buzz

I watched fascinated as a big bumblebee gathered together groups of poppy stamens and “buzzed” them to release the pollen.

tiny bee on poppy

Whereas this little bee could only jump on one stamen and sway up and down. Very comical

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Early one morning I found a little Bombus worker nectar robbing the pineapple sage flower.

I was able to show the holes at the base of the flowers to, sometimes, disbelieving visitors. Amongst the star performers were the very beautiful Anthidium manicatum bees, the Wool Carder Bee.  Males were patrolling a patch of woundwort and fighting in a quite spectacular way while the females just got on with their lives.

anthid male 3

This male at last took a break, the spikes on the end of his abdomen are quite awesome. He has cream hairs on his legs and the hairs on his  body give him a halo  of creamy white. A closer look shows the yellow spots and markings on the abdomen which vary from species to species and between male and female.

The smaller female with her head in a flower. I was wondering where the females were getting the fibers for their nests but the Latin name for woundwort is Stachys sylvatica (Hedge Woundwort) which must be a relative of their favourite plant which we commonly know as Lambs Ears Stachys byzantina The woundwort leaves have more bristly hairs but are certainly hairy enough I guess.

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I said, saw, did and learnt so much in my two weeks there. My bee tent was never empty, even on bad days.

Hundreds of people passed through. We had garden experts, bee keepers, entomologists and general bee, insect and wildlife enthusiasts. There were novice gardeners, old hands, people who wanted just to share bee stories, bee sightings, nest discoveries and  flower or habitat suggestions.
I know I have convinced quite a few bee anxious people that our wild bees are harmless and charming. Stroking a ( I hasten to add, deceased) bee as usual proved popular.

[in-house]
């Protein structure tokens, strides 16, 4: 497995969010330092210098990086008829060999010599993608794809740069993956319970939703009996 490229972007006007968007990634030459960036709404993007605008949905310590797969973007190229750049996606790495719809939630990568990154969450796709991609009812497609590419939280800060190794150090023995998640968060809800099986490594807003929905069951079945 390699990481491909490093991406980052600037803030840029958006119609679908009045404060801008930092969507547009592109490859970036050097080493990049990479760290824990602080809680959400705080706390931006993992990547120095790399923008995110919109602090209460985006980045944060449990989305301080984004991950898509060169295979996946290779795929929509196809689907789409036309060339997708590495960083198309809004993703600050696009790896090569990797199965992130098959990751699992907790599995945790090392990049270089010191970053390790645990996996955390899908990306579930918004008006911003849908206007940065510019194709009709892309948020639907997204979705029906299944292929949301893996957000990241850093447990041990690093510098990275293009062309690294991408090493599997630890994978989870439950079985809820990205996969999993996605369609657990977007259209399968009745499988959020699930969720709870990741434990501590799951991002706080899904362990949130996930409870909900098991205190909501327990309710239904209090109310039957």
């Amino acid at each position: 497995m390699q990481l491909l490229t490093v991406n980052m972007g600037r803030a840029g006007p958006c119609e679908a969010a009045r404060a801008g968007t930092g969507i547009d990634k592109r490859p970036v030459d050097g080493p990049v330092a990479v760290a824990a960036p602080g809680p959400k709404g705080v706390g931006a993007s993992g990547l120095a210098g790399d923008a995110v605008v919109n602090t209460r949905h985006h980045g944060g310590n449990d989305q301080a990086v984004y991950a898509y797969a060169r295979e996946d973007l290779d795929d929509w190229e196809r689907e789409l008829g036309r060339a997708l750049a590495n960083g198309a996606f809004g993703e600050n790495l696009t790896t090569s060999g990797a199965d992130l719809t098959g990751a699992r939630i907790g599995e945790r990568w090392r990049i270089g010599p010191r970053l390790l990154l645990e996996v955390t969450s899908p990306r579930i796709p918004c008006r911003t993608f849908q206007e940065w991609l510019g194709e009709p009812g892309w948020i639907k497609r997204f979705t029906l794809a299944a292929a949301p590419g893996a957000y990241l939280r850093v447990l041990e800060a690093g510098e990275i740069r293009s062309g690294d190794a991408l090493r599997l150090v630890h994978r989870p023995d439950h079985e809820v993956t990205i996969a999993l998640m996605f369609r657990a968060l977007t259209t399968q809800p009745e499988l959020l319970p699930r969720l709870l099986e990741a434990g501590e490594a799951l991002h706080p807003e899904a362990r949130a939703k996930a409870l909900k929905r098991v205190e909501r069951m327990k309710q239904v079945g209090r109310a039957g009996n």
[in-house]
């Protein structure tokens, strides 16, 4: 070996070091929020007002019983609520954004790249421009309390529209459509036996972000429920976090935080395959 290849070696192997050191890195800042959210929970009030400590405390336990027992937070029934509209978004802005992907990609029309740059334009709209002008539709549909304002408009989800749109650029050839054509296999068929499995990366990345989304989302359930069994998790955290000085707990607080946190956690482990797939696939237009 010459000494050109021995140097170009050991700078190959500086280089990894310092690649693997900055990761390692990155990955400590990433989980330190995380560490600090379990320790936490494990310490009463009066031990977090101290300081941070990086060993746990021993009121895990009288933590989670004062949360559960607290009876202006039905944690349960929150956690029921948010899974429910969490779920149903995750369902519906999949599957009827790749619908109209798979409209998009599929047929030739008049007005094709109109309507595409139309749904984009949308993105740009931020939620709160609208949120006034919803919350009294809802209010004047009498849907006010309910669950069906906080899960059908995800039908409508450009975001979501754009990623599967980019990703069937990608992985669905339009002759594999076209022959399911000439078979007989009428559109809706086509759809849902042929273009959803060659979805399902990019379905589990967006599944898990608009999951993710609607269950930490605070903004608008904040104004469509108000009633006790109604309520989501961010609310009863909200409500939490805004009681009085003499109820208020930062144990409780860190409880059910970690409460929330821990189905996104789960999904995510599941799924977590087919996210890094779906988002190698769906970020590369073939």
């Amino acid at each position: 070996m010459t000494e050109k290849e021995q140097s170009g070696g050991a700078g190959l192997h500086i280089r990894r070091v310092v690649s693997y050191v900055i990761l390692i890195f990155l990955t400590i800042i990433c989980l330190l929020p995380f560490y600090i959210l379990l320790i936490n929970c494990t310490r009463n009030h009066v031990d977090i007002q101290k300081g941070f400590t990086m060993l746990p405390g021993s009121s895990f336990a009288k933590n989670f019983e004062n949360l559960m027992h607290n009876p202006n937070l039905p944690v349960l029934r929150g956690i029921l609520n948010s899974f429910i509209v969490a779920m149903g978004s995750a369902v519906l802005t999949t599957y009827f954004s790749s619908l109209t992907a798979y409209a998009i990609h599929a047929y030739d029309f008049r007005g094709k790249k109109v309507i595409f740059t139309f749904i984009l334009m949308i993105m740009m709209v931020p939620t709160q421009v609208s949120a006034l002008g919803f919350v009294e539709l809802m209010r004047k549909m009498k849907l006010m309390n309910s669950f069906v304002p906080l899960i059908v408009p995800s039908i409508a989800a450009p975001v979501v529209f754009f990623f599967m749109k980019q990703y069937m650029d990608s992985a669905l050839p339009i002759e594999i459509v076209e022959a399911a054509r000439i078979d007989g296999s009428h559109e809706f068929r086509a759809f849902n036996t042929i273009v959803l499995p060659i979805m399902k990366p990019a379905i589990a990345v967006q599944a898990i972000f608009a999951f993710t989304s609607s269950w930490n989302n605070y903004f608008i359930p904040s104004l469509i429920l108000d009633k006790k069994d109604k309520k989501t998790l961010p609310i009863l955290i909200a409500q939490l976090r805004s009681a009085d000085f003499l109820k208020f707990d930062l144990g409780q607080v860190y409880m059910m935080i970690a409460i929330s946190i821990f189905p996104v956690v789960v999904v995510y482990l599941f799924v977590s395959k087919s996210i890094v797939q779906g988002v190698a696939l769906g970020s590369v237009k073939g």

We rescued grounded cold wet bees from the paths, which would sit happily on my warm hand to be admired by visitors.  We kept running out of bee and flower leaflets and again I sold out of books and the postcards.
My benign directive from Lorna the marketing manager was to inspire and inform and I know the show and the accommodating bees did just that.
The many comments in the visitors book said it all. It’s not really in my nature to post these sort of comments but maybe it’s time I did! Here are just a few.
From Cath and Maureen :

“Feel v lucky to be @Heligan at the same time as this exhibition, both educational and lovely to look at. Bought the book!

And from Monique:

“Exquisite and useful Bonne continue!”

And from Lisa:

“Fabulous, so good to have a knowledgeable and passionate person here. I  will be more attentive now. We must look after our bees! Thankyou!”

Vana and Peter came on the bee walk :“Really interesting show and walk , very helpful” they said, and later in the day rushed back with concern about the fate of some little ground nesting bees…
Be assured, the stones which will cover them will allow for gaps!!
Most overheard comment… “Oh I didnt know there were so many bees”

But…the biggest bee of the trip has to be at Eden… I took a morning off to go and see this inspiring place!

eden bee

“Buzz” at Heligan

16th to 30th June The Lost Gardens of Heligan
Pentewan,
St.Austell,
Cornwall
United Kingdom,
PL26 6EN Tel : 0044(0)1726 845100
info@heligan.com

That’s where the bees and I will be until the end of the month.
In the beautiful Lost Gardens of Heligan in Cornwall.

It will be my first time not only at the Gardens but in Cornwall, so it will all be new…new is good!

I will be there, for sure at 2.00 each day from 16th to the 22nd. If the weather is fine we will go and look for bees if not I will be there to talk about the bees and enthuse..one thing I am very good at.

On other days and times I probably won’t be too far away but you will be able to see the bees during regular opening times. I may be blogging, I may not. All will depend on the, no doubt elusive, internet connections.

Bee-poster

Come and say Hi if you can.. If not I will be Artist in Residence at the lovely Wallworth Hall in Twigworth which is home to the “Nature in Art” gallery, just 2 miles north of Gloucester. August 2nd to 7th.

“Buzz” at Easton Walled Gardens at Bank Holiday …and thanks to Woman & Home!

And thanks to my friend Ruth for the heads up that Woman & Home Magazine have kindly given Easton Walled Gardens and “Buzz” a mention in their June edition.

It’s a small but beautiful mention and I think it’s the only time in my life that I will be in print on the same page as Johnny Depp.

I have customised the page a bit!

w and h 2

But yes, the Bees and I will be there along with the “Unusual Plant Fair”  on 29th and 30th May, 11am to 4pm.

I will be fascinated to see what the plantsmen and nurseries have to offer. I can’t think of nicer companion planting than Buzz and Unusual plants :).